Thus says the Lord: Act with justice and righteousness and deliver from the hand
of the oppressor anyone who has been robbed.
Jeremiah 22:3a (NRSV)
Several years ago, I led 20 teenagers from Arkansas on a mission trip to serve with Memphis Youth Mission. We had a free day and decided we would visit the Civil Rights Museum. My hope was for the youth to engage with and learn from the structural oppression that poisons the roots of this country. I wanted them to wrestle with their privilege and be moved to action. I wanted them to see the young people of the Student Nonviolence Coordinating Committee (SNCC), who transformed and led the civil rights movement.
I am embarrassed to admit I didn’t learn until I was an adult that Rosa Parks, the SNCC and many others were trained at the Highlander Center in Tennessee. The Highlander Center that to this day, still trains people to organize, work for justice and liberation within their communities. As I walked through exhibits outlining 400 years of violence, the roots of structural racism and the civil rights movement in the American South, I eventually found myself at the bus. The bus that represents and honors the women of the Montgomery bus boycott. I was overwhelmed as I thought of the women who endured multiple intersections of oppression and hatred, who resisted through nonviolence. They were trained, prepared and ready for this action. They were sustained by the love and power of community. As the Rev. Dr. Martin Luther King Jr. would preach the next year, the answer is not to choose inaction, nor to give in to ways of evil, but “to organize mass nonviolent resistance based on the principle of love.”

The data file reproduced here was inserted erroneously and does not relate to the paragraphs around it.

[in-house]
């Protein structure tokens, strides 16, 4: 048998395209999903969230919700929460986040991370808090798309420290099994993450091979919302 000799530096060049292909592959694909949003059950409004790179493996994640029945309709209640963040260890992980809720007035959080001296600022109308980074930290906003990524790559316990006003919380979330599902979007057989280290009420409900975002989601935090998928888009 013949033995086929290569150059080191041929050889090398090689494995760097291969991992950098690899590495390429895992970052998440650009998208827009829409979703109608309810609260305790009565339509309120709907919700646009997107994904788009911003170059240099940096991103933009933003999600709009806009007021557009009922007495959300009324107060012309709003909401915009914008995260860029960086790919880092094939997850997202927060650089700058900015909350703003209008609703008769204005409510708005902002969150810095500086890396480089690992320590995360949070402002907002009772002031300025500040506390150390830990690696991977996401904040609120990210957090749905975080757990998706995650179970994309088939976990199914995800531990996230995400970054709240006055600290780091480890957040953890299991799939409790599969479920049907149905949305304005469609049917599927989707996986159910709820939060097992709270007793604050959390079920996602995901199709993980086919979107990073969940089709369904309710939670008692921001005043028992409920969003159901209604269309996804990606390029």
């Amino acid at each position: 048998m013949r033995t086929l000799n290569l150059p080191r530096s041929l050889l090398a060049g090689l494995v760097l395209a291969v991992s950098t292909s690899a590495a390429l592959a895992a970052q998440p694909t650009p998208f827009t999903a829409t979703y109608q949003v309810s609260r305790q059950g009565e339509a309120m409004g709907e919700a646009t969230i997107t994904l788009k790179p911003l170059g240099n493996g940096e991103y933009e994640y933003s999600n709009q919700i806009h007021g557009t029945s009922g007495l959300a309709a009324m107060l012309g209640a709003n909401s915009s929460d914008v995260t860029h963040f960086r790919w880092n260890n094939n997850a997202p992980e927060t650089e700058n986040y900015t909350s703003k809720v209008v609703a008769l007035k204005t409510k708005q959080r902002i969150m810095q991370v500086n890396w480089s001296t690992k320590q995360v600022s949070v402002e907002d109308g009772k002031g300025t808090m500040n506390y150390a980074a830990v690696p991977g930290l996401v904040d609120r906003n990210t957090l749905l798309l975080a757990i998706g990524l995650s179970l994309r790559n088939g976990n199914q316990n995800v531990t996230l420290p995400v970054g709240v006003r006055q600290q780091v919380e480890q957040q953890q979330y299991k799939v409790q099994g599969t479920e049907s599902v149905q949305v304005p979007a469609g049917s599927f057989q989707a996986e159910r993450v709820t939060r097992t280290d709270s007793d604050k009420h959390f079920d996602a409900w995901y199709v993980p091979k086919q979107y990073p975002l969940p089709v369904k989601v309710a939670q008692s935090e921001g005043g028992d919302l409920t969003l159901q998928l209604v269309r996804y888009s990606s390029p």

Action: Educate yourself on the history of the civil rights movement and allow it to inform and encourage your own justice work.
Prayer: Creator, let us live into love and be moved to action. Shake us up and move us from places of comfort and complicity into places of discomfort and resistance. Let us speak up against that which is evil and oppressive. May we embody a peace that is restless and transformative. May we use our power to support those working within their communities crying out for justice and liberation. Amen.
Sarah Leer (she/her/hers) is a native Arkansan who served PC(USA) churches in Austin, Texas; Northwest Arkansas; and currently serves in Dallas. Sarah is a graduate of Wake Forest University, Columbia Theological Seminary and the Clinton School of Public Service. She is a practical theologian who is living into her call to deconstruct systems and disrupt the status quo in order to seek liberation, justice and belonging in solidarity with those living on the margins. Sarah is working on her Doctor in Educational Ministry at Columbia Theological Seminary. A lifelong Presbyterian, Sarah enjoys singing Broadway songs in her car, random road trips and adventures, geeking out over pop culture, traveling the world with friends, hanging out with her family, board games, watching SEC college football and attending youth conferences that include energizers.
This year’s Path of Peace reflections are designed to help participants explore peacemaking efforts addressing some of the major issues of our time. The theme for the 29 days of the 2022 A Season of Peace is Led Forth in Peace: Critical Areas of Engagement for Peacemakers. With these daily reflections, we are invited to reflect upon ways to practice peace by engaging the following critical areas:
- Climate change
- The intersection of poverty and racism